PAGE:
Jesus also, that he might sanctify the people with his own blood, suffered outside the gate. Therefore, let us go forth to him outside the camp, bearing his reproach. For we have no continuing city here, but we seek one to come.
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"I was not disobedient to the heavenly vision,
but I showed first unto them of Damascus, and at Jerusalem,
and throughout all the coasts of Judea, and then to the Gentiles,
that they should repent and turn to God, and do works meet for repentance."
Paul, on trial before King Agrippa
If God sends a man to preach repentance, he will not tell people, "Come and repent", but "Go and repent!" John the Baptizer was sent by God to warn Israel that they must "bring forth fruit worthy of repentance" (Lk. 3:8; Mt. 3:8). When the common people asked John for details, he told them to go treat their neighbors in a manner that demonstrated before God their repentance (Lk. 3:10-11). When the tax collectors asked John what to do, he told them to go and be honest with their accounting practices (Lk. 3:12-13). When some soldiers were convicted of their sins by John's preaching and asked him what to do, he told them to go and do no harm to anyone, and to be content with their wages (Lk. 3:14). All these people were told things they had to do in order to repent. John's giving different instructions to people from various walks of life shows that the repentance that one person is required to perform may differ greatly from another's repentance; however, a sincere attitude of repentance is required of all who repent, regardless of the details of their repentance.
Whatever God requires a transgressor to do is what he must do in order to truly repent and be forgiven, but only what God demands of a person is what he must do. Religious men sometimes require things of those who have erred that God does not require. Then again, other religious men often declare that an errant soul is forgiven, before God actually forgives them, for their doctrine requires less of sinners than God demands. Admittedly, an attitude of humility and submission is the substance of true repentance; nevertheless, repentance itself is action, not talk.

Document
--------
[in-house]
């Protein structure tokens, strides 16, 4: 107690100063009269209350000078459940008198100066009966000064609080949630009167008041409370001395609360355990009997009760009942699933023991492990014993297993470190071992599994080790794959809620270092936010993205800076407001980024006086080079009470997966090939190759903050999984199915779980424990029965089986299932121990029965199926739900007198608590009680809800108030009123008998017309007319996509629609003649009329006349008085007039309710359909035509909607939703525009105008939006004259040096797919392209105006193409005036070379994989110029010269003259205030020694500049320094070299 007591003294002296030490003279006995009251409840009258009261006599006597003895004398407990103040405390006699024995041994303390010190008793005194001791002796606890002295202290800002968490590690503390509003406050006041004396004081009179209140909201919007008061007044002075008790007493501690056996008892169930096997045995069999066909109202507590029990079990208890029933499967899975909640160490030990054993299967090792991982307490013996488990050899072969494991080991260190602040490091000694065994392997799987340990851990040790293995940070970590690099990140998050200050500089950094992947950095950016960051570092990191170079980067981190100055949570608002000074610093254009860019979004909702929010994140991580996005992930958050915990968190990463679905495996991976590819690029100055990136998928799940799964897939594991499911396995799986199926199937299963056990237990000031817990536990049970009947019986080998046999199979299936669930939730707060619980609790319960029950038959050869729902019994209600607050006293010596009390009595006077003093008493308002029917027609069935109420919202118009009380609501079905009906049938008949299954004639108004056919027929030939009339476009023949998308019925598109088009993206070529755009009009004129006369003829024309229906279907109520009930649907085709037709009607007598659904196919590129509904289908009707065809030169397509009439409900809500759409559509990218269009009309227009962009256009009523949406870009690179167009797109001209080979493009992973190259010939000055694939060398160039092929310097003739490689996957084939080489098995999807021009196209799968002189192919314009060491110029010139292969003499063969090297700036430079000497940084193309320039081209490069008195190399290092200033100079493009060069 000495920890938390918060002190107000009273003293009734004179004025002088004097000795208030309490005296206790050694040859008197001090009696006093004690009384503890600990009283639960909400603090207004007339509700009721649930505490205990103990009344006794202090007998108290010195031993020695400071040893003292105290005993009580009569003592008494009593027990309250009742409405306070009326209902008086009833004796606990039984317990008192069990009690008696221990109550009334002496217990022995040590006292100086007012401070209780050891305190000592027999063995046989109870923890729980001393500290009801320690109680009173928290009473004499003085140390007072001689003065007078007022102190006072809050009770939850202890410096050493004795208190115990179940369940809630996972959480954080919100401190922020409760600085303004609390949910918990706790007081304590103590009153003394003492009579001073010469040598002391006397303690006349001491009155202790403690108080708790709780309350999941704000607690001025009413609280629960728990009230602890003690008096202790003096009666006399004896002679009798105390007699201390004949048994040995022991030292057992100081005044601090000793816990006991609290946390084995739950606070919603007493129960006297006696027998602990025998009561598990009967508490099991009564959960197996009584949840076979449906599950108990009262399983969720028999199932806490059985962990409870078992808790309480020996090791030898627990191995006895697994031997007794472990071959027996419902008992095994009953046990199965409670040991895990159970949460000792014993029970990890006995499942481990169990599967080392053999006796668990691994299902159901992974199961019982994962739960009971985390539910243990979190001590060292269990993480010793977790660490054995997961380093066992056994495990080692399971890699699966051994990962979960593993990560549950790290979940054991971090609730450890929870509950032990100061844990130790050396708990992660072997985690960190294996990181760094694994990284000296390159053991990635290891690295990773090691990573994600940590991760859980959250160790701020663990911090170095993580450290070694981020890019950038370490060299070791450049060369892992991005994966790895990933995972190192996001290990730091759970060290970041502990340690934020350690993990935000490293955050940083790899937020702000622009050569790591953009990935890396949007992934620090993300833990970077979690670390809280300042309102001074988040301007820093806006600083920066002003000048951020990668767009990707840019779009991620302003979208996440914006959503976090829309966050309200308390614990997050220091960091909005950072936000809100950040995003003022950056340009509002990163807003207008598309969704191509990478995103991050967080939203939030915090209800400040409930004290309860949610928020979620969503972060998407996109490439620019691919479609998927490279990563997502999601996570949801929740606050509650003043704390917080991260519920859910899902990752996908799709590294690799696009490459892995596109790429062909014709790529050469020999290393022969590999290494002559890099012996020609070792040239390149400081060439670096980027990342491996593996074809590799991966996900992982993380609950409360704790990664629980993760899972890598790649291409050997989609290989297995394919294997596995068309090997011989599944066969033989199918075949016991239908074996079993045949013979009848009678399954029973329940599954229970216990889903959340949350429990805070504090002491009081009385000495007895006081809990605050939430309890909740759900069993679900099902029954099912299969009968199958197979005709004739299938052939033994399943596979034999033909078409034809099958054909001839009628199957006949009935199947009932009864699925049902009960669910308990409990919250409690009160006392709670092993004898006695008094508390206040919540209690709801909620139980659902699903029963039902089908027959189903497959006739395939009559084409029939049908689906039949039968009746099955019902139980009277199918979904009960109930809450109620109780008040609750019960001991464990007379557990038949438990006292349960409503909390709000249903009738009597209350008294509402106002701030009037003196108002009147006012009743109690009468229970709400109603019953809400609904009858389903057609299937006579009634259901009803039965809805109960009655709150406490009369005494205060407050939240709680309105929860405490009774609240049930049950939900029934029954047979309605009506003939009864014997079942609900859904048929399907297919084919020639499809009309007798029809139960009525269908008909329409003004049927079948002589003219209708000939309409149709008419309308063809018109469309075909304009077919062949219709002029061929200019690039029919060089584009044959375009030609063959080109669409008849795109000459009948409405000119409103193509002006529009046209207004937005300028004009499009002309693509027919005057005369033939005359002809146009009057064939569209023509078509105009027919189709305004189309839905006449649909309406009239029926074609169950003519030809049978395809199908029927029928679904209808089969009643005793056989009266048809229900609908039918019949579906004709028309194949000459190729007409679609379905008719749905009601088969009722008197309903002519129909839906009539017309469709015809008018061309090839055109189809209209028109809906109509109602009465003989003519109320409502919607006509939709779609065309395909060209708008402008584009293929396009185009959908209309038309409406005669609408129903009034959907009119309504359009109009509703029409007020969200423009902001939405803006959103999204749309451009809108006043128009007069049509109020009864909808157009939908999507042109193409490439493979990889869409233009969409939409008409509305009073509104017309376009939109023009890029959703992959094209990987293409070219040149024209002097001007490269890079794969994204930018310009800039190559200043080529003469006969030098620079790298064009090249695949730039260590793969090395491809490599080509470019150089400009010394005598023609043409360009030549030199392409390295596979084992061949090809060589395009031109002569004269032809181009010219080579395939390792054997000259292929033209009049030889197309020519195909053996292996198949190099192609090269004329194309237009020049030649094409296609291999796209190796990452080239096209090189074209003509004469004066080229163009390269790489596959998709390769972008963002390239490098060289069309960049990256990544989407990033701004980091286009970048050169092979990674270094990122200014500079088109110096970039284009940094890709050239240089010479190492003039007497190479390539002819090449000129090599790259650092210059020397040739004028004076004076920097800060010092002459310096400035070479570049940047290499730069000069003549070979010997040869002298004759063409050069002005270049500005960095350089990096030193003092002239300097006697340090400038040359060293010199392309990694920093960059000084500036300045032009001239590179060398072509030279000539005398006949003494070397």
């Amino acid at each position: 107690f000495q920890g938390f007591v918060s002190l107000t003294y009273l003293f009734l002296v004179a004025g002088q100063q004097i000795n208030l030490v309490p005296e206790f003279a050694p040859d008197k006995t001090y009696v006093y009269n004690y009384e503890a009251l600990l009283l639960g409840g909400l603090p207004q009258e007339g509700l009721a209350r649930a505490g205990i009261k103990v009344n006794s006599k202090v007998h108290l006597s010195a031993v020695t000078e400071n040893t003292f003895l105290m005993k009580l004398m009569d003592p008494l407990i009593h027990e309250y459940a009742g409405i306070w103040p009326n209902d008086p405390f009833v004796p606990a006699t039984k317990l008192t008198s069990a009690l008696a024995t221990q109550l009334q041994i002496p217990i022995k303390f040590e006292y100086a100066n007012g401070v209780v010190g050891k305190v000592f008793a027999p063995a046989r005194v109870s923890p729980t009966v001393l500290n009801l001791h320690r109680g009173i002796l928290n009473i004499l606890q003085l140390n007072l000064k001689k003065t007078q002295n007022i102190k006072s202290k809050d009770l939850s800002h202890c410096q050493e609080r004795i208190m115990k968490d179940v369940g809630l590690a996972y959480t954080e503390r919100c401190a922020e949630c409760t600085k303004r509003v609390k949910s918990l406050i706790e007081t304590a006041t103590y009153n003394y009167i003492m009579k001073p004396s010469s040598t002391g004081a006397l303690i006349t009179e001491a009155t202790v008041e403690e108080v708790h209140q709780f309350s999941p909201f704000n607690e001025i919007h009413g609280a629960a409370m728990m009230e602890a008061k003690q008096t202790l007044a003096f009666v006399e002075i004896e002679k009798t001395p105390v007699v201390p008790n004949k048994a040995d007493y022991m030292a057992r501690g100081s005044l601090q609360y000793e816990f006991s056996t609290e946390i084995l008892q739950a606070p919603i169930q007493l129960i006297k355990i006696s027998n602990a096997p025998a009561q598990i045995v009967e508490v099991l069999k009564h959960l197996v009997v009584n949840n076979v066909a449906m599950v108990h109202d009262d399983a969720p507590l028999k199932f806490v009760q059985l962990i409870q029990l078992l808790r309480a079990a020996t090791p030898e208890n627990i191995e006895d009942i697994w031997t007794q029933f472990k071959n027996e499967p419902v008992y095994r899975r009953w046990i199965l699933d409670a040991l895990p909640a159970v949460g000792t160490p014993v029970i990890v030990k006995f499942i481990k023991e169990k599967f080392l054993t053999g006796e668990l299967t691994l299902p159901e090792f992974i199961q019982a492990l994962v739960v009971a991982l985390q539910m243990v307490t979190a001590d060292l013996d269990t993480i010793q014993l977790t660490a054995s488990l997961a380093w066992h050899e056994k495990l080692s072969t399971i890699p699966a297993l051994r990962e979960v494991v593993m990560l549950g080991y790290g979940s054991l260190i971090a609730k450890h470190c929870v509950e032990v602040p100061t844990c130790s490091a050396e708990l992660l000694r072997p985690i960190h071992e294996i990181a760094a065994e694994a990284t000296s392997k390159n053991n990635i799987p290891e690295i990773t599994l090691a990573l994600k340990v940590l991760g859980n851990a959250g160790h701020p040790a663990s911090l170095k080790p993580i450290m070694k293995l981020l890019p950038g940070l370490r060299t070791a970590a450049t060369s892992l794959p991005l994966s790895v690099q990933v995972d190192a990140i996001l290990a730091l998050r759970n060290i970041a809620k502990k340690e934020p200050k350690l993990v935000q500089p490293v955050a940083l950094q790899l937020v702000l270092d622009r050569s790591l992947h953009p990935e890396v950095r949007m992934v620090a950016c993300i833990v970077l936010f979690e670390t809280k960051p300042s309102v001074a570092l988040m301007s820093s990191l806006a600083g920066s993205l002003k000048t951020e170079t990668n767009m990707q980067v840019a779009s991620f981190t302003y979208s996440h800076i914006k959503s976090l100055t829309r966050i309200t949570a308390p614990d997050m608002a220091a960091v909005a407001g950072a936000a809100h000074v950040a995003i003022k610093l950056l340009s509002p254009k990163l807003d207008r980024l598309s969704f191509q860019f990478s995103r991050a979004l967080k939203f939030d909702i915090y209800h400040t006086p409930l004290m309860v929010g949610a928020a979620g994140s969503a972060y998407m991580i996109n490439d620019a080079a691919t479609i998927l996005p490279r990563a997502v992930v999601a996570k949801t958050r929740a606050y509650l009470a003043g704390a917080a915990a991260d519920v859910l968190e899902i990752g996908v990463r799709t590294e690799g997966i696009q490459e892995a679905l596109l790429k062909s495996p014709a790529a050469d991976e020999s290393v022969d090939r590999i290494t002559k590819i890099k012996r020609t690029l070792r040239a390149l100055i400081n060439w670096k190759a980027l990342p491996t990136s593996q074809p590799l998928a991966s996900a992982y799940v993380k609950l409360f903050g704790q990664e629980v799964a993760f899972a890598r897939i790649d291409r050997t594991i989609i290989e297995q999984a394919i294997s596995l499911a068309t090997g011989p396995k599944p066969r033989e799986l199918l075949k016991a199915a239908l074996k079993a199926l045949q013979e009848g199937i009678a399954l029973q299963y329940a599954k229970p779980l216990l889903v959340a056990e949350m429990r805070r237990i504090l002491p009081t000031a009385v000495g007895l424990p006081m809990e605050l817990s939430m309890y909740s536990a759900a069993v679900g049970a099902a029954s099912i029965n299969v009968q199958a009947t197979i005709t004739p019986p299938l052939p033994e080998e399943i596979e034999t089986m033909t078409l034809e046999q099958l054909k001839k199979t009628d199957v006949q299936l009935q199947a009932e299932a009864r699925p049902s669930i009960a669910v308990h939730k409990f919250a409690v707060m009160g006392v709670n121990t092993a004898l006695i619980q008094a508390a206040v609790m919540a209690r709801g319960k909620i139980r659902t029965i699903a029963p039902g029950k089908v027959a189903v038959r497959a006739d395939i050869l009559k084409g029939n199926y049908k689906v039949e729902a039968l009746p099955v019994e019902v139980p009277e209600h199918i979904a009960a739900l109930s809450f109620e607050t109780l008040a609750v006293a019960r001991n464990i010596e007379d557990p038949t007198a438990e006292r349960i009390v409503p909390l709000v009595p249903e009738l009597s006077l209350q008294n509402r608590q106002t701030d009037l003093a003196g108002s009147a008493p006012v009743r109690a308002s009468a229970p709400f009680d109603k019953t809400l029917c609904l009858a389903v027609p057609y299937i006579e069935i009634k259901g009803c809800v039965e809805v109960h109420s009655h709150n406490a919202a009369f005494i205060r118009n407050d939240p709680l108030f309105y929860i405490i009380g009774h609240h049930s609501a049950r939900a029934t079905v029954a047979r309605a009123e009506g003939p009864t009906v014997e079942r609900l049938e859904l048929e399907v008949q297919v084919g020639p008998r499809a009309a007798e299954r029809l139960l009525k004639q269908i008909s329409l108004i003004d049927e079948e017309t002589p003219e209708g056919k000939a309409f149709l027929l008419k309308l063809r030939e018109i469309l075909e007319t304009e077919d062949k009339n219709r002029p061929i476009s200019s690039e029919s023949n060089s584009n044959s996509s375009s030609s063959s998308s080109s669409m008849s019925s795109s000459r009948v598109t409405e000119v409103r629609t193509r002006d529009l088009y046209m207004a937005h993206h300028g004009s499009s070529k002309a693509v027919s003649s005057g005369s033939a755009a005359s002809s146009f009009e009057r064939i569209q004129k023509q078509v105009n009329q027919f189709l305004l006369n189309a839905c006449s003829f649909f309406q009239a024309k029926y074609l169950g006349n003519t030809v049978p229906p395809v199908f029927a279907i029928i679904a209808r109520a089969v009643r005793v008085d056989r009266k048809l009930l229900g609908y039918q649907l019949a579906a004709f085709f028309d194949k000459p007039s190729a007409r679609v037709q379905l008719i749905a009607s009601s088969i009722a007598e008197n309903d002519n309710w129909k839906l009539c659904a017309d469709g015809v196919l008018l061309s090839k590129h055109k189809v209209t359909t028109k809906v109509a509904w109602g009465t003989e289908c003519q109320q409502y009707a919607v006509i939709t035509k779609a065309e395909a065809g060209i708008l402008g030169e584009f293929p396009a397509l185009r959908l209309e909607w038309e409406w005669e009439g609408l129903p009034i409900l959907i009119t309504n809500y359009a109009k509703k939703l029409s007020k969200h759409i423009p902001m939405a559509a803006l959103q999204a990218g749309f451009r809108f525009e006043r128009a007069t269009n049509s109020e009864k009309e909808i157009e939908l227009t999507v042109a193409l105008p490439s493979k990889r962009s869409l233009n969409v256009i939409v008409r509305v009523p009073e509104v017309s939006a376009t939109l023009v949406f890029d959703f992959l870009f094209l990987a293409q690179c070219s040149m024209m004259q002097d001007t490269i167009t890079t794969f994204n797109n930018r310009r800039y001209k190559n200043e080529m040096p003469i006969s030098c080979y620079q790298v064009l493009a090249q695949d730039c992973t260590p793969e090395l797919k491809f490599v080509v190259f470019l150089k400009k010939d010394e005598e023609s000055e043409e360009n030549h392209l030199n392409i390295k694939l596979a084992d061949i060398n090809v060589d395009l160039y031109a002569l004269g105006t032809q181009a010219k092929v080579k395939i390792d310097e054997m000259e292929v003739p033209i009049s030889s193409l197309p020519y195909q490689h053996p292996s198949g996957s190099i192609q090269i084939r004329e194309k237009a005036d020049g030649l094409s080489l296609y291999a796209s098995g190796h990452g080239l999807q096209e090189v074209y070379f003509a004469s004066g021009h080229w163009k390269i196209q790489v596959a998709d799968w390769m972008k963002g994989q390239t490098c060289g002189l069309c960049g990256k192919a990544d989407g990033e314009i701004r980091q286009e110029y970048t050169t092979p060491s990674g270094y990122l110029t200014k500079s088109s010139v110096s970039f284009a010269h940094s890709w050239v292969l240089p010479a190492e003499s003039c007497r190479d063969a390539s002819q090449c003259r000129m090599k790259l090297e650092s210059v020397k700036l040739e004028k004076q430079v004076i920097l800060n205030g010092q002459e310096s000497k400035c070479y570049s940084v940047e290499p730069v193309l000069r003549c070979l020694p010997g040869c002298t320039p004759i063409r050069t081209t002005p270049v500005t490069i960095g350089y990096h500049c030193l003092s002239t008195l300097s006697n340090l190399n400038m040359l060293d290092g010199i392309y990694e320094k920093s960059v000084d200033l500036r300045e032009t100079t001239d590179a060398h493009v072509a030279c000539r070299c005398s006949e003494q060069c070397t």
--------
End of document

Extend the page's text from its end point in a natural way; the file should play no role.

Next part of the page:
Repentance is not a feeling. Remorse for sins is not repentance. Desire to do right is not repentance. Talking with others about wanting to live right is not repentance. All those things may be good in their place, but repentance is action; it is something that is done. Repentance is the deeds that make right what we previously have done wrong.
False teachers call men to come to them for forgiveness. They say, "Come repent!" (In church religion, it is often phrased as something like this: "Come to the altar and repent!") Then, they lead those who respond to their invitation through a little ceremony, after which they pronounce those people forgiven by God and "born again". This message of "Come repent!" and the ritual following is of the Devil and will save no one. It is a lie. This is why it is impossible to find a single instance in the Bible of a man of God pleading with sinners to "Come repent!" God's servants have always been sent to tell sinners to "Go repent!" If you have stolen ten dollars from your neighbor, or if you have caused him ten dollars worth of damage without recompensing him, the only way you can repent of that wrong is to go to your neighbor and give him his ten dollars back. That is why true men of God tell sinners to "Go do works meet for repentance!" Men moved by the Spirit of God know (1) that God forgives sins by washing unclean souls with the holy Ghost baptism and that (2) He will not give that baptism to those who fail to perform the deeds of repentance that He requires of them.
God could demand that we "Come repent" because all sin is, at heart, against Him. He is the one wronged by any transgression. When Potiphar's wife tried to lure young Joseph into sin, he answered, "How can I do this great wickedness and sin against God?" (Gen. 39:9). Still, although it is against Him that all sin is really committed, He tells us to go to the humans we have wronged and make amends if we really want His forgiveness. He does this for at least two reasons. First, He loves people and He wants us to love them as He does. He was hurt for the person we wronged, and He wants their loss restored. Secondly, He wants us to learn how to walk in love toward our neighbors.
Now, if the living God does not call us to come to Him to do our repentance, although He justly could do so, who is any man that he should say to the guilty, "Come and repent!" Such a man puts himself in God's place and, being out of place, he then fails to do as God does.
There are wrongs that we have done in the past that we can never make right. In those cases, God will still forgive if He sees that we would make them right if we could. But concerning wrongs that are in our power to make right, we are required by the love of God for people to do so.
"Go repent!" and "Come repent!" The words are very small and the sentences are very short. But the spirits behind those two phrases are as different as could possibly be. One is of God, pure and loving and true. The other is of Satan, full of envy and pride and darkness.